Paxton, Illinois

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Paxton is a city in Ford County, Illinois, United States. The population was 4,525 at the 2000 census. It is the county seat of Ford County[1].



The town was initially named Prairie City in the late 1840s, then Prospect City by an Illinois Central Railroad official in 1855. However, as Wilbur W. Sauer points out in his study of the early history of Ford County, residents noted that the town was "all prospect and no city." In 1859, it was renamed for Sir Joseph Paxton, architect of the Crystal Palace, who was a major shareholder in the Illinois Central Railroad, which in 1856 was the longest span of railroad in the world (Chicago to Cairo). It was rumored that Paxton was interested in organizing an English settlement in Illinois. The colony never materialized, but the town kept the name. Founded in 1859, Paxton celebrated its sesquicentennial in 2009.

Augustana College was located in Paxton from 1863-1875, aided by a community effort led by recent Swedish immigrants to fund educational and cultural opportunities for citizens. An early public high school was established in 1872; it served the surrounding area for the next several decades, culminating in the formation of a community high school district in May 1920.

On June 22, 1919, former President William Howard Taft visited Paxton while on his way to Champaign. After disembarking from a long train ride, Taft delivered a speech in the Pells Park Pavilion in favor of U.S. entry into the newly formed League of Nations. An excerpt of his speech can be found in the June 26, 1919 edition of the Paxton Daily Record, which is available on microfilm at the Paxton Carnegie Library.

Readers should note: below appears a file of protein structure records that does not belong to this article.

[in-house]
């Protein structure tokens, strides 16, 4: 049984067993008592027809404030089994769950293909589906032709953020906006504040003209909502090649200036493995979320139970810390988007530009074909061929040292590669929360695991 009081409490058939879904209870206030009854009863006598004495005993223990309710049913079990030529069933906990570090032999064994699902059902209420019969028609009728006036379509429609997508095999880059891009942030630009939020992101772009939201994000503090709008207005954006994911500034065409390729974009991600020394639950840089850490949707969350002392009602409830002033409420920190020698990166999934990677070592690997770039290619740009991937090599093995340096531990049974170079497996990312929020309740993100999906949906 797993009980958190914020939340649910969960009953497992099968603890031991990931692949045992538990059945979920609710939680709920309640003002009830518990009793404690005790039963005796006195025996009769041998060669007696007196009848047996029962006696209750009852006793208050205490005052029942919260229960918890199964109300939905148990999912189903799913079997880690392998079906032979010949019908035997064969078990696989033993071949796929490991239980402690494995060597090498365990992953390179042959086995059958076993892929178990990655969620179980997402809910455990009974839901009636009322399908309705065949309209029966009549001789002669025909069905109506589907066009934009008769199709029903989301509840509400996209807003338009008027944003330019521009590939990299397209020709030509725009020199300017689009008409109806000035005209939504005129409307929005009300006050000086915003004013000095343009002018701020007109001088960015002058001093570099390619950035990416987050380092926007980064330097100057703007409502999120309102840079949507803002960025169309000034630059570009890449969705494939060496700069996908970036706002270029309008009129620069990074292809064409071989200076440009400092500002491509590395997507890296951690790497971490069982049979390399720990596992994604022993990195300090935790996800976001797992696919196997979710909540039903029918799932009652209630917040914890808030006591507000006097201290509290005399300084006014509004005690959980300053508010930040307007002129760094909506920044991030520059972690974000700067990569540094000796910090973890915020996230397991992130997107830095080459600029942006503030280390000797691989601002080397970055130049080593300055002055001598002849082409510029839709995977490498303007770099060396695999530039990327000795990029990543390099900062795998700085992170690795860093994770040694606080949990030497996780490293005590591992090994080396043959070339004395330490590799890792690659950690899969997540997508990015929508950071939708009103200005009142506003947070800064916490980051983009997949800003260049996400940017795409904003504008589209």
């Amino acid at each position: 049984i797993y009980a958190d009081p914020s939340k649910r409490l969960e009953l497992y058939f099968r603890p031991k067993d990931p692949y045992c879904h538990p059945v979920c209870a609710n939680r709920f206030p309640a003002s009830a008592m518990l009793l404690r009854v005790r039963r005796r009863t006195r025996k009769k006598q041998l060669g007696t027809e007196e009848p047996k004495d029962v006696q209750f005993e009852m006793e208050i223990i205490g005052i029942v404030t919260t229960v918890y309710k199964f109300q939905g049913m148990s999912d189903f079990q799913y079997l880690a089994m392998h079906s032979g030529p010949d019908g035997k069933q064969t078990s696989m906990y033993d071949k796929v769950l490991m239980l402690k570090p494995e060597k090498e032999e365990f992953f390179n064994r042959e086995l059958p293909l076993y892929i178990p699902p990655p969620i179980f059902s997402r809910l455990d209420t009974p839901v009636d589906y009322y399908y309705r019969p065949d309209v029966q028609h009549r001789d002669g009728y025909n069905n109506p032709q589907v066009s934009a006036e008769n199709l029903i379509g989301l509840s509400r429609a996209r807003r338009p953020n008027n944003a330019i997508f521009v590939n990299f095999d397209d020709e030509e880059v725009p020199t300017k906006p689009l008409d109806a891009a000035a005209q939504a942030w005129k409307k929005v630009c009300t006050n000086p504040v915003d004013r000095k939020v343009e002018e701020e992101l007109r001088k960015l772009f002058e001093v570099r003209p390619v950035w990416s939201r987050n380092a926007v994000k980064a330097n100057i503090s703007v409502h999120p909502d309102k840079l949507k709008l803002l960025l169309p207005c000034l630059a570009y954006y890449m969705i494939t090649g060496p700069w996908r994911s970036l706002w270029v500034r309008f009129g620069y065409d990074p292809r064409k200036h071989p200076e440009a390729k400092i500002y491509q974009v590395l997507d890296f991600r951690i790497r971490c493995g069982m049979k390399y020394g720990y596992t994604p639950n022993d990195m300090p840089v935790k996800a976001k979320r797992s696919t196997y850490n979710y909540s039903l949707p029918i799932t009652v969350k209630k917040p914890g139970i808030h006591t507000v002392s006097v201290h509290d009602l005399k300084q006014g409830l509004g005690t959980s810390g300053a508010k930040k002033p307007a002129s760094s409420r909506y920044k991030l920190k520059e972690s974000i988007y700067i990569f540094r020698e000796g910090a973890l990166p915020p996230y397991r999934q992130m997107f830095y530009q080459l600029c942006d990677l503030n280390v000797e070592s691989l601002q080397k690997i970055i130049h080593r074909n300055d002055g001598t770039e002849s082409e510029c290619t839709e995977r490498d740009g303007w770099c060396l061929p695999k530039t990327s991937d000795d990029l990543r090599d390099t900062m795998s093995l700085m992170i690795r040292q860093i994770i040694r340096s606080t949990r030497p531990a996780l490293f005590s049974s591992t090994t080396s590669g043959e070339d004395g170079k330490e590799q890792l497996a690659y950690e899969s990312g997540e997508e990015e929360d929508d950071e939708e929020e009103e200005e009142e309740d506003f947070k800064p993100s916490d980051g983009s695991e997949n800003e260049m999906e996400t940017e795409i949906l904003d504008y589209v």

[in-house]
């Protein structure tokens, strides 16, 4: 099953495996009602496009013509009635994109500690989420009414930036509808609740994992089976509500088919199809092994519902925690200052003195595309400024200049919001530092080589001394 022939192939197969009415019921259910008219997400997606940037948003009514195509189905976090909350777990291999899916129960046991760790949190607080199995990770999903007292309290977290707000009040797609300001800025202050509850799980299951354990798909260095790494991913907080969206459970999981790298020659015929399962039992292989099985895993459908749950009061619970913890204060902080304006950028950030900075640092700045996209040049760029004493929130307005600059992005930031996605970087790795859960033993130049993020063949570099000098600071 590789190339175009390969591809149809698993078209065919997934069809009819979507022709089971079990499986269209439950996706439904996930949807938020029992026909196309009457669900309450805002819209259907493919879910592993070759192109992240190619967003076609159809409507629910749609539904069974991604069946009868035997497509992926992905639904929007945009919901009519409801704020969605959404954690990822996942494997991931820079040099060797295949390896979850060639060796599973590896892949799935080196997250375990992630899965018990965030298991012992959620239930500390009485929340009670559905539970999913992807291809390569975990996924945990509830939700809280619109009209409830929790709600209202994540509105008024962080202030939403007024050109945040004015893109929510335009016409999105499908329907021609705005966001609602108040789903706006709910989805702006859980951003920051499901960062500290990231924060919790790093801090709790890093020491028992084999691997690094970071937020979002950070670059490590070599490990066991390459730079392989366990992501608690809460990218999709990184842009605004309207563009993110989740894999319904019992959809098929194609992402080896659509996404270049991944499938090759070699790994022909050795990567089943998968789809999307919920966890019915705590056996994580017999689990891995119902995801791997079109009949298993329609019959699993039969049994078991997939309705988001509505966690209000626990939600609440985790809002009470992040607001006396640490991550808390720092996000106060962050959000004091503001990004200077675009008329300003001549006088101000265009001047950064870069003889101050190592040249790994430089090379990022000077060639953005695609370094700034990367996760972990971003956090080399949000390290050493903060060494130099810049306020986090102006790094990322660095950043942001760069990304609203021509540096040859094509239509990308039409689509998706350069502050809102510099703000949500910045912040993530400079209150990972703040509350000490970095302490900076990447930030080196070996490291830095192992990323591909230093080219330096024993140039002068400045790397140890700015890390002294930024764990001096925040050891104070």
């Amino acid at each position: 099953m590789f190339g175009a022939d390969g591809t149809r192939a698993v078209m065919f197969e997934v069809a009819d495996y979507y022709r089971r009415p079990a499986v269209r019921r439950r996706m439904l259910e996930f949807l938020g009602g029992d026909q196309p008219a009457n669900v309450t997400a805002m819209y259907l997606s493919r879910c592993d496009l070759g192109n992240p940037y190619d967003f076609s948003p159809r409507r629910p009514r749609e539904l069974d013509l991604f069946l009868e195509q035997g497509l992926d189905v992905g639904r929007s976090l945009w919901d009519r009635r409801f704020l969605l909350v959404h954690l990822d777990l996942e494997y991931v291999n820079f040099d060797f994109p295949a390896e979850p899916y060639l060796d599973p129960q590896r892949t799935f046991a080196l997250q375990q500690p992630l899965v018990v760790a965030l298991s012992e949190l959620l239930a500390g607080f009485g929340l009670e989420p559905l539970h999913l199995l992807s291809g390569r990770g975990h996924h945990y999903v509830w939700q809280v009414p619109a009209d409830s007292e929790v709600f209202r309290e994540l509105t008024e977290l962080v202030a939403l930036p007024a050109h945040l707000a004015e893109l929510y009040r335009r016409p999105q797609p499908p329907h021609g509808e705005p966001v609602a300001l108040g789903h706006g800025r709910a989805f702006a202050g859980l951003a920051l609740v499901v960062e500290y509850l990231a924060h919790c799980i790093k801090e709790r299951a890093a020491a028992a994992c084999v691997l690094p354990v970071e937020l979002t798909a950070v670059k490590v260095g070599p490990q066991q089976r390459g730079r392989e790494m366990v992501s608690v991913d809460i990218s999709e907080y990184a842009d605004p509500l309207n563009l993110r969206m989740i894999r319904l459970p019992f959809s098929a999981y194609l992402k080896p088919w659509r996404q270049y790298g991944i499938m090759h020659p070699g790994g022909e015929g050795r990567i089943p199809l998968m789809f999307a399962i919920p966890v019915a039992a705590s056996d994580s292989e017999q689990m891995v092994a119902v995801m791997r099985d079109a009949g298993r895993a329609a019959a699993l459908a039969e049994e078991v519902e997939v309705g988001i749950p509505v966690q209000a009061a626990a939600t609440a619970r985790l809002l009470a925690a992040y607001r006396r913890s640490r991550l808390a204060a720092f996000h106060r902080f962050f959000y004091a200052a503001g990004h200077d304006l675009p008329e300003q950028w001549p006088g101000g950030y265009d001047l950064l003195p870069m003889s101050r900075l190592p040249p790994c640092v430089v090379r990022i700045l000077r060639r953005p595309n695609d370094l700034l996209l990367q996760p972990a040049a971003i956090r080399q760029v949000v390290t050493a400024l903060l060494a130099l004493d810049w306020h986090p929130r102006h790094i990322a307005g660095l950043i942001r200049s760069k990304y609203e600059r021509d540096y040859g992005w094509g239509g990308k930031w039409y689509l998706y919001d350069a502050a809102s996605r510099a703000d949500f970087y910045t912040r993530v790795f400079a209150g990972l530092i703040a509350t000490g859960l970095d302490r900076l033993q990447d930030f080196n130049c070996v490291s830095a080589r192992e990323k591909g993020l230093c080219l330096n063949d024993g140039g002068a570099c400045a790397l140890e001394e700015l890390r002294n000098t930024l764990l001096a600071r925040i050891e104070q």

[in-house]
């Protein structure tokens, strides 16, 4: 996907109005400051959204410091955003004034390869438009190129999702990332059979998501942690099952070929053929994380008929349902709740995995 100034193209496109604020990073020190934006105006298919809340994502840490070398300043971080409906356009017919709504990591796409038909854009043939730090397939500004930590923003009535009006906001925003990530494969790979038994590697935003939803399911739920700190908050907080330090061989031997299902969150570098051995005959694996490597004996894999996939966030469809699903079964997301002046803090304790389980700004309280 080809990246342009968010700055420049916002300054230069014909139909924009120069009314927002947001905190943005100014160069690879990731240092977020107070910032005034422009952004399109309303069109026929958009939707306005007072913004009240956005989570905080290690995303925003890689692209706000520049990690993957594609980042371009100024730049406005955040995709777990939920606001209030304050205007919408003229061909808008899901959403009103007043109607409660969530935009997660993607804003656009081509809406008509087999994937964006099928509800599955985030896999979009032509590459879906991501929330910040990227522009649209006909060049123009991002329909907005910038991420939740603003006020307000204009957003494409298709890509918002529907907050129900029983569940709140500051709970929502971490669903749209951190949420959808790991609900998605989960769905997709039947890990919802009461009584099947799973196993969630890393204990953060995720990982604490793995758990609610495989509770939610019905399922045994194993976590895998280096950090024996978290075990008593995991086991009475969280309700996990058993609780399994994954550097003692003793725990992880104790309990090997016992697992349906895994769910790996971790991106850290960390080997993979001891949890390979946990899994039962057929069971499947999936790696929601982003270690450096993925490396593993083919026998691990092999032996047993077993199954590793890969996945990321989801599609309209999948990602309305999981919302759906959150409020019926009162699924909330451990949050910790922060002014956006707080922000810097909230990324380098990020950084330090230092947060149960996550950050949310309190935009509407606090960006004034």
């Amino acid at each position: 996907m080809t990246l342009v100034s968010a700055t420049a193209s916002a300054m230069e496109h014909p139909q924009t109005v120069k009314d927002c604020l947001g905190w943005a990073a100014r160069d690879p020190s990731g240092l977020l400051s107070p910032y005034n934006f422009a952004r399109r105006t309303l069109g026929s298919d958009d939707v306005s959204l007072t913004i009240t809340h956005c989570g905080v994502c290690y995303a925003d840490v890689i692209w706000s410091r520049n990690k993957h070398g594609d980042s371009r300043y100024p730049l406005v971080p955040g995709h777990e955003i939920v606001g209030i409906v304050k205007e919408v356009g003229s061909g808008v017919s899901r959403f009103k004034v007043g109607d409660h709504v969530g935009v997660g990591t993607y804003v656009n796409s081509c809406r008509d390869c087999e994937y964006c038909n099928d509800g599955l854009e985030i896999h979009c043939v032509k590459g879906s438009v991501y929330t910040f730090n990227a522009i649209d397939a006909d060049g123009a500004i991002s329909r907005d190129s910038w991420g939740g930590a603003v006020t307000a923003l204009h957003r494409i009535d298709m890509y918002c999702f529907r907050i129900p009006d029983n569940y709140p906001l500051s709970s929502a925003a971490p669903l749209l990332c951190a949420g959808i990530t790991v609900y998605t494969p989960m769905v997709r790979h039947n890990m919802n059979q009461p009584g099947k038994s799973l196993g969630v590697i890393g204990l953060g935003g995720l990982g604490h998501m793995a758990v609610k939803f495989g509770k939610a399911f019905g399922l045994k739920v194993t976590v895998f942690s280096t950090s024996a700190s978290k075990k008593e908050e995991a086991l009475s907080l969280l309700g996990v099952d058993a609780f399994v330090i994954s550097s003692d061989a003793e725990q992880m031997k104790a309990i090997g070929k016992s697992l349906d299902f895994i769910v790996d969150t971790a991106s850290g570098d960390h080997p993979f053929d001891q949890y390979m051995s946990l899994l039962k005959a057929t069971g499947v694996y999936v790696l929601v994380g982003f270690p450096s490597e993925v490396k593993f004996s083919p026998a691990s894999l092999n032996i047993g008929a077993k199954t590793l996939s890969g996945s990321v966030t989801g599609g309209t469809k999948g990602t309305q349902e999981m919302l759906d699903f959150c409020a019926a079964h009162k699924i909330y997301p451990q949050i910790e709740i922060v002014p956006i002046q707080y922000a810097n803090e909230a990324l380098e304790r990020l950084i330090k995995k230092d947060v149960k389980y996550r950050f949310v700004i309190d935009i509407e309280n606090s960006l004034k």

Taft is one of three Presidents to visit Ford County, joining Richard M. Nixon (who was Vice-President when he visited in 1957), and Gerald R. Ford, who visited Melvin on October 24, 1974 to honor Congressman Leslie C. Arends of Melvin for 40 years of service in the United States House of Representatives, including 32 years as the Republican Whip, the longest tenure in that position of anyone from either party.

On April 7, 1979, Paxton made the national news after a gun battle along Interstate 57 two miles (3 km) south of the city left two law enforcement officers and three civilians dead. "The I-57 Shootout" as it is known locally, began on a seemingly ordinary Saturday night. Illinois State Trooper Michael McCarter [1] was patrolling the area north of Paxton, accompanied by his civilian brother-in-law Donald Vice, when he clocked two southbound vehicles near Buckley going 65 miles per hour, 10 miles per hour over the speed limit. He eventually pulled them over a mile south of Paxton and radioed for assistance from Paxton police. Officer William Caisse [2] responded, as did Officer Larry Hale, who first stopped to ticket a motorcyclist.

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